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Big Beef

Big beef

Big Beef Stats

Height: 96 - 120" (2.44-3.05 m)
Plant Spacing: 36 - 48" (0.91-1.22 m)
Row Spacing: 36 - 60" (0.91-1.52 m)
Days to Maturity: 70 - 80
Growing Habit: Indeterminate
Sun: Full Sun
Color: Red
Size: Medium
Shape: Medium
Genetic Type: Hybrid
Variety Type: Paste/Canning, Slicers
Disease Resistance: V, F, N, T

Common Uses

Salads, sandwiches, eaten fresh or canned

Other Names

N/A

Information for Big Beef

The Big Beef hybrid tomato was originally grown and developed in Colen Wyatt's home garden. Wyatt bred the Big Beef tomato for PetoSeed Co. at Seminis Vegetable Seeds in 1991. In 1994, Big Beef became the AAS (All America Selections) winner and crowned as the ultimate all-around tomato.

Classified as an indeterminate plant, the Big Beef is a vigorous climber with vines that are often supported by stakes or cages. It continues to produce fruits from summer until the first days of winter. The plant is an outstanding producer that creates consistently beefy and unblemished fruits that exhibit a classic tomato flavor.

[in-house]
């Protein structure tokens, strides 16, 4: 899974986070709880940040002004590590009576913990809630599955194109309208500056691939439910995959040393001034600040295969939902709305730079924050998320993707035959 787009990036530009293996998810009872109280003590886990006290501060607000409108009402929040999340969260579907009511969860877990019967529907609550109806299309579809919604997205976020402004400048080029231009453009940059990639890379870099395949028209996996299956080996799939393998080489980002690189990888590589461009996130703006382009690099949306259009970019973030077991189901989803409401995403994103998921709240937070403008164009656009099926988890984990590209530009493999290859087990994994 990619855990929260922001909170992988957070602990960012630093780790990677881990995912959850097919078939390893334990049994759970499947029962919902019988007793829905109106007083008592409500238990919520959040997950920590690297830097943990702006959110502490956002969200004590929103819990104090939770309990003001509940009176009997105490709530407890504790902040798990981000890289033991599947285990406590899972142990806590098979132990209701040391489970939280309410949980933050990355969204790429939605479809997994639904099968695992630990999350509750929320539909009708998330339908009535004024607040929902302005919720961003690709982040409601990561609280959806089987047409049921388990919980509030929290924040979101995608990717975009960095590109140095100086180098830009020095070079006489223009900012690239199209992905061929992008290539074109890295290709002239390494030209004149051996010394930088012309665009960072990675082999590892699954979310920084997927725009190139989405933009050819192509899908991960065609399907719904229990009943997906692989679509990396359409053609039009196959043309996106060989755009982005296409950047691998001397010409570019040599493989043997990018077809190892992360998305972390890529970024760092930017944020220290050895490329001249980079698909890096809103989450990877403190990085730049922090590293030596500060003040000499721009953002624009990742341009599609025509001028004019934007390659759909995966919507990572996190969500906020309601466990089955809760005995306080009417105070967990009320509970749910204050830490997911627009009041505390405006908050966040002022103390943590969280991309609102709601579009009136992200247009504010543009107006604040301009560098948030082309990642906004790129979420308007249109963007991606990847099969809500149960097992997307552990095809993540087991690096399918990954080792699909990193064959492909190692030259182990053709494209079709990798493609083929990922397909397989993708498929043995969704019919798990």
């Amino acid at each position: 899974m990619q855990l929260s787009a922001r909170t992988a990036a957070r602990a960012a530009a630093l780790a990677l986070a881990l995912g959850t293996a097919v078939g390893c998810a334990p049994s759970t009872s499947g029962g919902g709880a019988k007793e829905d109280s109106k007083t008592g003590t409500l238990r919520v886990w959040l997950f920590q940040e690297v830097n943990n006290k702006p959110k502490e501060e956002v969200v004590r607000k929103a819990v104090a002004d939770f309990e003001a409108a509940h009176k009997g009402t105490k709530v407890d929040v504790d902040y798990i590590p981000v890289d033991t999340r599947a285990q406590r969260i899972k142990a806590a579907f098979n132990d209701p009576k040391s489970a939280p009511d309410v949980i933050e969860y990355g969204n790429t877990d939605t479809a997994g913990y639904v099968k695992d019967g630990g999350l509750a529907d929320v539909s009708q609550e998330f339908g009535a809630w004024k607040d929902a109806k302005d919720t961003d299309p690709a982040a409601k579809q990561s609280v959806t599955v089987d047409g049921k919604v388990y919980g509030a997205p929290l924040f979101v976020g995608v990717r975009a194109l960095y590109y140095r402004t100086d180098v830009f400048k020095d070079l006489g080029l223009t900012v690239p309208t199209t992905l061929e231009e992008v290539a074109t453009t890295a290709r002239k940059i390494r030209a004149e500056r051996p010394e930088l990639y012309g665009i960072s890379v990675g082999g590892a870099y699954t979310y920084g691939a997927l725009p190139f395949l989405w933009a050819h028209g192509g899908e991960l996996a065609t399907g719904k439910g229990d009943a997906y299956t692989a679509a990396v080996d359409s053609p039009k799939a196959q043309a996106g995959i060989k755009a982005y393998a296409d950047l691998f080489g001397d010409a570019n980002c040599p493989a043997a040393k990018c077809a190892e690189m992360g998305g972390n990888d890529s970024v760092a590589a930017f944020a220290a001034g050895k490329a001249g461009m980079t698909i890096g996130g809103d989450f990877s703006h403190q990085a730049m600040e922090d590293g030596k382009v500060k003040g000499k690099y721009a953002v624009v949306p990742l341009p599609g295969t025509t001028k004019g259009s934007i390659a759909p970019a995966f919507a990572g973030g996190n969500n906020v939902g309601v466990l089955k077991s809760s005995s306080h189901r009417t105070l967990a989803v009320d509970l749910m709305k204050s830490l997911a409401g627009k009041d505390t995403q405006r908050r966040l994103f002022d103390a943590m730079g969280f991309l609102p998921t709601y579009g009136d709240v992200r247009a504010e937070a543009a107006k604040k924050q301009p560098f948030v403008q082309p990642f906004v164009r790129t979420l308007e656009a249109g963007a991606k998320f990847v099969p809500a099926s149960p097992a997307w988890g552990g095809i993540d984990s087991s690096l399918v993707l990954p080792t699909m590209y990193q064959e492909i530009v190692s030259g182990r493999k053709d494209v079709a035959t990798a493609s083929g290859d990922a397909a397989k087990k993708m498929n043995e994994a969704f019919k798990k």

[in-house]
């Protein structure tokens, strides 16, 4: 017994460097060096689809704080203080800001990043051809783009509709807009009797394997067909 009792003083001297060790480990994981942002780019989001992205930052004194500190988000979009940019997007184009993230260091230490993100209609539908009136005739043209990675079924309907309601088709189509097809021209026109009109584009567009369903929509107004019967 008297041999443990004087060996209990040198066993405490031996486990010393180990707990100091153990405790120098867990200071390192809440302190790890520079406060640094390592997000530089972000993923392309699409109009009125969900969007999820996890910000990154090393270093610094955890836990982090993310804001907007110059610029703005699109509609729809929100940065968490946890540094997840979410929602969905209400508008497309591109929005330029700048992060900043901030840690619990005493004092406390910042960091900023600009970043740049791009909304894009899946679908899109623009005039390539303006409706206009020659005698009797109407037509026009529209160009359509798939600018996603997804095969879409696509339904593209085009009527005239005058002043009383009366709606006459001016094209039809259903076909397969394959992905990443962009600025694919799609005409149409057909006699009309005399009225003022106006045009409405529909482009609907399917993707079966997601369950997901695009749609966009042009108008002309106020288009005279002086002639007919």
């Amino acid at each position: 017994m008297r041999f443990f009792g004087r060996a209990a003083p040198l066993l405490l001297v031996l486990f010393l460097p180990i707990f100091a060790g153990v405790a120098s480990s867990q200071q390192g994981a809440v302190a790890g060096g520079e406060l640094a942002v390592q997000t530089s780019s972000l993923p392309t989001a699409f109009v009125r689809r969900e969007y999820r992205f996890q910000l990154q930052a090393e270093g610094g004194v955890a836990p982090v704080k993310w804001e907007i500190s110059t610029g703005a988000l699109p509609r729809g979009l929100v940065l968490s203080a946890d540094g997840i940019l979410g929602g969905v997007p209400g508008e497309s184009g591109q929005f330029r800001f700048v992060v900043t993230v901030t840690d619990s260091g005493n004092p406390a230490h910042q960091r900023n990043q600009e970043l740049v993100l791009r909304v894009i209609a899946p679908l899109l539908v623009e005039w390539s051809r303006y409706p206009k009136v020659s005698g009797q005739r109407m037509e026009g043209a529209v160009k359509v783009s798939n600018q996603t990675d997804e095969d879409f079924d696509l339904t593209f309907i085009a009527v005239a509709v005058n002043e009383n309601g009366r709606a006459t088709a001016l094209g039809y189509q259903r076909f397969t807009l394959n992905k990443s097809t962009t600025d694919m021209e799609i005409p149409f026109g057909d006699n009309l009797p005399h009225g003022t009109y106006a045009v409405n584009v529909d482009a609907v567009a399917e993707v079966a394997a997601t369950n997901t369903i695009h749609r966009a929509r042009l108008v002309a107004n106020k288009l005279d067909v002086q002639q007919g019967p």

The Big Beef fruit features a Beefsteak shape with an extra-smooth, red-colored exterior that matures evenly from 10 to 12 ounces (283-340 g) on the vines. The taste of the fruit gives the right proportions of sugar and acid making the tomato particularly rich-tasting and flavorful.

Big Beef was cultivated for steady pollination under any climate condition. The production of the Big Beef plant does not seem affected by weather and disease. In fact, Big Beef tomatoes have excellent disease resistance compared to other tomato varieties.

Touted as a "national favorite", the Big Beef grows vigorously throughout the country. Southern United States and Puerto Rico are among the regions believed to grow Big Beef hybrid. The Big Beef is also considered a greenhouse crop since gardeners prefer to grow them in their own plots, nurseries and arboretums.

Photo Credit: garden beth